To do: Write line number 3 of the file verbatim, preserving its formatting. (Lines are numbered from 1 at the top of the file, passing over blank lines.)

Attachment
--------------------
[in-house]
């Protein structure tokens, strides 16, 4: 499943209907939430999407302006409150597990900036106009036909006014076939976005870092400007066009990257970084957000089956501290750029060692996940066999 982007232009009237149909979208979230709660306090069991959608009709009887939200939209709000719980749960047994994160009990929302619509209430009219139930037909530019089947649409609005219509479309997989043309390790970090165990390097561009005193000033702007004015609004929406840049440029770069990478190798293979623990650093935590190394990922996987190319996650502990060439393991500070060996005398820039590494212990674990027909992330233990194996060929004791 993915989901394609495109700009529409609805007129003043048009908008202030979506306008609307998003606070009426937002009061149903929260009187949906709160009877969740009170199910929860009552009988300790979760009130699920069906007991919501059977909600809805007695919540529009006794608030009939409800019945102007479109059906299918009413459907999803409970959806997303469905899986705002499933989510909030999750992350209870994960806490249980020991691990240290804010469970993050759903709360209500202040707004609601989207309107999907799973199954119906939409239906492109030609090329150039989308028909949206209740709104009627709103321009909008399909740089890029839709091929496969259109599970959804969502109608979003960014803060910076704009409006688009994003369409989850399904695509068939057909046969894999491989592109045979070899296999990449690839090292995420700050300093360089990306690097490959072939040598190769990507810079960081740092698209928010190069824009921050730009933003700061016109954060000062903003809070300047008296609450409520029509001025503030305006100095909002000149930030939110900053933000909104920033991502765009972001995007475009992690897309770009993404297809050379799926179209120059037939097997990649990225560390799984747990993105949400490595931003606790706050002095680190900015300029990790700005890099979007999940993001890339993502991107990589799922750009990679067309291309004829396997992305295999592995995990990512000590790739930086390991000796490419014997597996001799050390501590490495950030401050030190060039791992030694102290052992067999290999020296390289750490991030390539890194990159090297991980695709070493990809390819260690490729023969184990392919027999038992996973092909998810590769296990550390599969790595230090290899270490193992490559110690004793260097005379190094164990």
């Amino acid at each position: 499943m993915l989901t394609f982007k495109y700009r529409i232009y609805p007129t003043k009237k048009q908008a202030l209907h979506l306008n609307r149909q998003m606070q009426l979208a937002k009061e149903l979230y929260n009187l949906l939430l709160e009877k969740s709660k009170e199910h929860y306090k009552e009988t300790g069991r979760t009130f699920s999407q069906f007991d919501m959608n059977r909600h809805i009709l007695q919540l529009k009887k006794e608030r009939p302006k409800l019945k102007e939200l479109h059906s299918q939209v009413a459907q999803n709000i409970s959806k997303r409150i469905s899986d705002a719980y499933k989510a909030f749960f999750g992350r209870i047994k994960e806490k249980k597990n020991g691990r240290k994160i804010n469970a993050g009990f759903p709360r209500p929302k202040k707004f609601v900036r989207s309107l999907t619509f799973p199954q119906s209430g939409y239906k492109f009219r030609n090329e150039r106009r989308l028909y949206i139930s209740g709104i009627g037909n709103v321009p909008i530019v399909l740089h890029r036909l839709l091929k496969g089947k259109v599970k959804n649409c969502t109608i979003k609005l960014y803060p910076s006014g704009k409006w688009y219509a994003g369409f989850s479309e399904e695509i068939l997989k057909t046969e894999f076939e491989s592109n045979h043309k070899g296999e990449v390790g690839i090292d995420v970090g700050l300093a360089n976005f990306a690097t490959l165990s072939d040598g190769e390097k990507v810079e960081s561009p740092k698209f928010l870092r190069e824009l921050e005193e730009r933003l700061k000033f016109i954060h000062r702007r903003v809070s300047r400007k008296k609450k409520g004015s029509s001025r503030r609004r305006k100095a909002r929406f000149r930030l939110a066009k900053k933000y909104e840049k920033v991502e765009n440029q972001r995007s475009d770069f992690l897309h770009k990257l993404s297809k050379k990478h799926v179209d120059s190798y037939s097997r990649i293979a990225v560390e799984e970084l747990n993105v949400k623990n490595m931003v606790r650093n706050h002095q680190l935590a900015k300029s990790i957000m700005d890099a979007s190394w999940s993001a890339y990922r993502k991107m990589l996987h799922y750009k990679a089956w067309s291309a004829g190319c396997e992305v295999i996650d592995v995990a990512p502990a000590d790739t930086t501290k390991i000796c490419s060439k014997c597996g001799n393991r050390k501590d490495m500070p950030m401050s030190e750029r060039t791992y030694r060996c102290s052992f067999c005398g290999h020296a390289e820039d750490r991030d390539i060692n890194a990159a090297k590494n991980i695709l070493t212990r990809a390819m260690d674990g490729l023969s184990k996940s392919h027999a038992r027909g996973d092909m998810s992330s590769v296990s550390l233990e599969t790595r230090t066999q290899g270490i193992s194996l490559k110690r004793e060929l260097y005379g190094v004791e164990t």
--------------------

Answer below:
């Amino acid at each position: 499943m993915l989901t394609f982007k495109y700009r529409i232009y609805p007129t003043k009237k048009q908008a202030l209907h979506l306008n609307r149909q998003m606070q009426l979208a937002k009061e149903l979230y929260n009187l949906l939430l709160e009877k969740s709660k009170e199910h929860y306090k009552e009988t300790g069991r979760t009130f699920s999407q069906f007991d919501m959608n059977r909600h809805i009709l007695q919540l529009k009887k006794e608030r009939p302006k409800l019945k102007e939200l479109h059906s299918q939209v009413a459907q999803n709000i409970s959806k997303r409150i469905s899986d705002a719980y499933k989510a909030f749960f999750g992350r209870i047994k994960e806490k249980k597990n020991g691990r240290k994160i804010n469970a993050g009990f759903p709360r209500p929302k202040k707004f609601v900036r989207s309107l999907t619509f799973p199954q119906s209430g939409y239906k492109f009219r030609n090329e150039r106009r989308l028909y949206i139930s209740g709104i009627g037909n709103v321009p909008i530019v399909l740089h890029r036909l839709l091929k496969g089947k259109v599970k959804n649409c969502t109608i979003k609005l960014y803060p910076s006014g704009k409006w688009y219509a994003g369409f989850s479309e399904e695509i068939l997989k057909t046969e894999f076939e491989s592109n045979h043309k070899g296999e990449v390790g690839i090292d995420v970090g700050l300093a360089n976005f990306a690097t490959l165990s072939d040598g190769e390097k990507v810079e960081s561009p740092k698209f928010l870092r190069e824009l921050e005193e730009r933003l700061k000033f016109i954060h000062r702007r903003v809070s300047r400007k008296k609450k409520g004015s029509s001025r503030r609004r305006k100095a909002r929406f000149r930030l939110a066009k900053k933000y909104e840049k920033v991502e765009n440029q972001r995007s475009d770069f992690l897309h770009k990257l993404s297809k050379k990478h799926v179209d120059s190798y037939s097997r990649i293979a990225v560390e799984e970084l747990n993105v949400k623990n490595m931003v606790r650093n706050h002095q680190l935590a900015k300029s990790i957000m700005d890099a979007s190394w999940s993001a890339y990922r993502k991107m990589l996987h799922y750009k990679a089956w067309s291309a004829g190319c396997e992305v295999i996650d592995v995990a990512p502990a000590d790739t930086t501290k390991i000796c490419s060439k014997c597996g001799n393991r050390k501590d490495m500070p950030m401050s030190e750029r060039t791992y030694r060996c102290s052992f067999c005398g290999h020296a390289e820039d750490r991030d390539i060692n890194a990159a090297k590494n991980i695709l070493t212990r990809a390819m260690d674990g490729l023969s184990k996940s392919h027999a038992r027909g996973d092909m998810s992330s590769v296990s550390l233990e599969t790595r230090t066999q290899g270490i193992s194996l490559k110690r004793e060929l260097y005379g190094v004791e164990t």